A Manhattan woman was charged Thursday with stalking Yankees general manager Brian Cashman after she threatened him and demanded he pay for an unspecified medical procedure, authorities said.
Louise Neathway, 35, was arraigned last night in Manhattan Criminal Court on multiple counts including grand larceny, stalking, and aggravated harassment, officials in the Manhattan district attorney's office said.
In addition, The New York Times reported last night that a judge granted Cashman, his wife and their two children an order of protection against Neathway.
She was ordered held on $300,000 bond.
Neathway is accused of threatening Cashman if he did not provide money for the medical procedure. According to court records, she demanded other support or else she would contact the press and Cashman's family and make claims that would subject the Yankee official to "ridicule and damage his personal relationships and professional reputation."
Cashman, according to the court papers, deposited $6,000 into her bank account last month, in response to the demands that began around the fall of 2011 that he pay for a procedure costing more than $15,000.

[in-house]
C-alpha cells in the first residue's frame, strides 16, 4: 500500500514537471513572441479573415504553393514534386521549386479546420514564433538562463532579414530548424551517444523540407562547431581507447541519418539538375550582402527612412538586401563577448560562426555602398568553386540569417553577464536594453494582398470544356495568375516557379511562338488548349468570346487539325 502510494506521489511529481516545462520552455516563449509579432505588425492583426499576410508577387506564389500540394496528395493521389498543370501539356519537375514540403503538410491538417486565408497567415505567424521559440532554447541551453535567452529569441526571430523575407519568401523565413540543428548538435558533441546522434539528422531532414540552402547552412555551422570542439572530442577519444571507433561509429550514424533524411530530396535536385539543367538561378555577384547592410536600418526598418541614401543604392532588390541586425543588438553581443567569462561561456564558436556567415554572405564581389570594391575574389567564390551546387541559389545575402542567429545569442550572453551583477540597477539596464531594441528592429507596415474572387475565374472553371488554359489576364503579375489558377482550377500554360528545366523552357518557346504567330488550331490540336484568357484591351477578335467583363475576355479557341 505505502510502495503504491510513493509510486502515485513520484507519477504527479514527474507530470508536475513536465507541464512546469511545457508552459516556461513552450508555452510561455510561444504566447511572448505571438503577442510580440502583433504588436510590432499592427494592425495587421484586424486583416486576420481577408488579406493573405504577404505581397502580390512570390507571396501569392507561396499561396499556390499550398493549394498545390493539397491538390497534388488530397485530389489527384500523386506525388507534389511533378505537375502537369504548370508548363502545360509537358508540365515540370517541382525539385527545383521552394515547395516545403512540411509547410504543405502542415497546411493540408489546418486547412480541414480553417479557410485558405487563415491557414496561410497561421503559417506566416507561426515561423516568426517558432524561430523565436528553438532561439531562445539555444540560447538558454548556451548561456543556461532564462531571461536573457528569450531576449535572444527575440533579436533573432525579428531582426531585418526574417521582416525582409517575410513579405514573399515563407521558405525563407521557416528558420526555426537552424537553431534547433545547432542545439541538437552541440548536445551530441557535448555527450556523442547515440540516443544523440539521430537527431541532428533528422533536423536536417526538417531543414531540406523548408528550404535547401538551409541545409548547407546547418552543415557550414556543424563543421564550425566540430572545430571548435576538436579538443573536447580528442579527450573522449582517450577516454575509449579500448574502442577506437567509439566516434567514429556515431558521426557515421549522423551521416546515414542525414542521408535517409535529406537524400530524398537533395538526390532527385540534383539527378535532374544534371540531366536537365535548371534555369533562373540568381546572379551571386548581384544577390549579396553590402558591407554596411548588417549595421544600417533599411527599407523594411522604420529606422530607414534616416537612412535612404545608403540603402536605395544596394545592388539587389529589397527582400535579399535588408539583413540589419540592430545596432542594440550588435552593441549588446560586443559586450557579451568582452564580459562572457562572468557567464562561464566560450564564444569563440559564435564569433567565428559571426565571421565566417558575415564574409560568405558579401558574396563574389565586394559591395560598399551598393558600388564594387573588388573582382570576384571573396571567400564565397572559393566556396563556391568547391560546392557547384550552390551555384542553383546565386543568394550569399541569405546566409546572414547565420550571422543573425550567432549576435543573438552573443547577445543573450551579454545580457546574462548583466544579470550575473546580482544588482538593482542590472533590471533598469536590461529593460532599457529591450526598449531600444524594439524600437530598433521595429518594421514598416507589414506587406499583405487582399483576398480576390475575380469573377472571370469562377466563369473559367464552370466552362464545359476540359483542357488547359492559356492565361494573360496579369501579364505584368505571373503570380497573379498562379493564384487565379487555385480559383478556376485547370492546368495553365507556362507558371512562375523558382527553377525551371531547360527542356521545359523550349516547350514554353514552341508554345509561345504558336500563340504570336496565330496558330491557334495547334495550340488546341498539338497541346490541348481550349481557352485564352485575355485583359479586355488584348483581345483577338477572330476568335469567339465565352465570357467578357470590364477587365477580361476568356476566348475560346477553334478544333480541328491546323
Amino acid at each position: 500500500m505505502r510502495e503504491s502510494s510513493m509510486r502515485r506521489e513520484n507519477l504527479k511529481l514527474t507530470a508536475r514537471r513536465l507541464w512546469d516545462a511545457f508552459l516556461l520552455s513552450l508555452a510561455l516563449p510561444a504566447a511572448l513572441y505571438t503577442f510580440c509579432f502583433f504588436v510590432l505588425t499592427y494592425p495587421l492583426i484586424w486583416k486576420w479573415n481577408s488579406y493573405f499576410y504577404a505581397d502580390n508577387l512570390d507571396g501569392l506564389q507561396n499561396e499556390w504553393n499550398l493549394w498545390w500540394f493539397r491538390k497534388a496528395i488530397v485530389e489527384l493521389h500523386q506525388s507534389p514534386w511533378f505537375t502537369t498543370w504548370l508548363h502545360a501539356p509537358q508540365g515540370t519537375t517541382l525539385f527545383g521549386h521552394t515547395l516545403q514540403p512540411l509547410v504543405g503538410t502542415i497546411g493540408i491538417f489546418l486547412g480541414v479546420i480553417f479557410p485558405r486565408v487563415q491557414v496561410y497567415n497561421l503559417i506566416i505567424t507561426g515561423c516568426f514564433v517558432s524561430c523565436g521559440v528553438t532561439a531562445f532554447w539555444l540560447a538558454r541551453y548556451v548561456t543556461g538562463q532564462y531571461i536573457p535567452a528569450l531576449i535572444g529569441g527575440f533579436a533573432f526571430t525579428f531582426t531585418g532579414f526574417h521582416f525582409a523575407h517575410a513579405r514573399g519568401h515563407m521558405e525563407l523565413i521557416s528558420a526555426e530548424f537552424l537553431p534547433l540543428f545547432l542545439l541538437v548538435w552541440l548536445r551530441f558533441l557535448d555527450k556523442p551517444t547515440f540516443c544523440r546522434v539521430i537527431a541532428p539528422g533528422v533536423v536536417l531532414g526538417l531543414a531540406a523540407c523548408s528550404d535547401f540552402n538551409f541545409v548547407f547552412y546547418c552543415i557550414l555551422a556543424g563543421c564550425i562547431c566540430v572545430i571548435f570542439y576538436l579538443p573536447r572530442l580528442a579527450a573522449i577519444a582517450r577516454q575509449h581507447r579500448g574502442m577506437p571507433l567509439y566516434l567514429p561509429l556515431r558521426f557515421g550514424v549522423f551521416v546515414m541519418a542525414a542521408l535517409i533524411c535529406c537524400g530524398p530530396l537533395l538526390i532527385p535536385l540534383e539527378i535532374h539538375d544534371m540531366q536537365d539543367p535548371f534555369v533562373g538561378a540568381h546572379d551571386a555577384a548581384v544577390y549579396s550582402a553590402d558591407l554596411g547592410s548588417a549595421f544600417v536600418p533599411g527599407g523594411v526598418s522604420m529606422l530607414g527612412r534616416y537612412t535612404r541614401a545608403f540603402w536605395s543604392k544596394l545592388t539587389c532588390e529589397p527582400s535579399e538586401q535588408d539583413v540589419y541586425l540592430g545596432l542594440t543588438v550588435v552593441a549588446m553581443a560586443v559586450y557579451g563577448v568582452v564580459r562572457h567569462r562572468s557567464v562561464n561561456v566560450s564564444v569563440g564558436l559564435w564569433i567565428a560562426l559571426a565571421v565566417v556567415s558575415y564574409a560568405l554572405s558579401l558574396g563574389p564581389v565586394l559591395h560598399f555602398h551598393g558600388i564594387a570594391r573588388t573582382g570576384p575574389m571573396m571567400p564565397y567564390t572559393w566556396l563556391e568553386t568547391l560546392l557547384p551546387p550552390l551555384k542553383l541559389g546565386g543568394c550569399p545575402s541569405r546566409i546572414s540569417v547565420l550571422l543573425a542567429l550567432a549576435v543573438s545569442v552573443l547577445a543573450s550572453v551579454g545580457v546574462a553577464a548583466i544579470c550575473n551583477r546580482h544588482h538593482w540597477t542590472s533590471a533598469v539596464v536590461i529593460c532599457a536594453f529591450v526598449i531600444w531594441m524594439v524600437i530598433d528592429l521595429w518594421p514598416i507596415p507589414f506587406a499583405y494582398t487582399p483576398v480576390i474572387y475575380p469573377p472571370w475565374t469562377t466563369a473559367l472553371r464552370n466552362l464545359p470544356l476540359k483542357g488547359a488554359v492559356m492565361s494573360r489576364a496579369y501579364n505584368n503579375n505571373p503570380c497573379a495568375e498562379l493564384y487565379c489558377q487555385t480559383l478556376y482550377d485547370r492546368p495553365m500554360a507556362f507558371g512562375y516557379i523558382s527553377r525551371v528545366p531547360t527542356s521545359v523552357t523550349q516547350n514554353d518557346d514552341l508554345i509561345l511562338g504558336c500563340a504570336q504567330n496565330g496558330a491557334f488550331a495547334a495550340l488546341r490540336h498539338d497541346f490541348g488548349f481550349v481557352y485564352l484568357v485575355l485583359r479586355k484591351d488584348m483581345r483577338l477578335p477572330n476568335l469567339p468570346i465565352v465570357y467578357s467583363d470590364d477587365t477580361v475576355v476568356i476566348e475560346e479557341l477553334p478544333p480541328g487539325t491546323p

Attorney Stephen G. McCarthy, one of two lawyers representing Neathway at the hearing Thursday night, said afterward that Neathway has denied any wrongdoing and that only half of the story has been told.
"The Manhattan district attorney's office bought his account of how this happened, hook, line and sinker," said McCarthy, who is representing Neathway along with attorney Alan Abramson.
Abramson said that "this was a case of a married man who took advantage of a single mom." Yankees officials declined to comment on the case.
Through spokesman Chris Giglio, Cashman said only that he is "very grateful that this matter is in the hands of law enforcement."
Neathway sometimes called and texted Cashman more than 10 times a night and threatened to harm someone he knew, prosecutors said.
A British native who also goes by Louise Meanwell, Neathway is still on probation stemming from a 2008 trespassing conviction in a New Jersey case that involved allegations of stalking and sending someone as many as 200 text messages in a weekend, and she has an open 2010 Manhattan harassment case, Assistant District Attorney Eric Iverson said.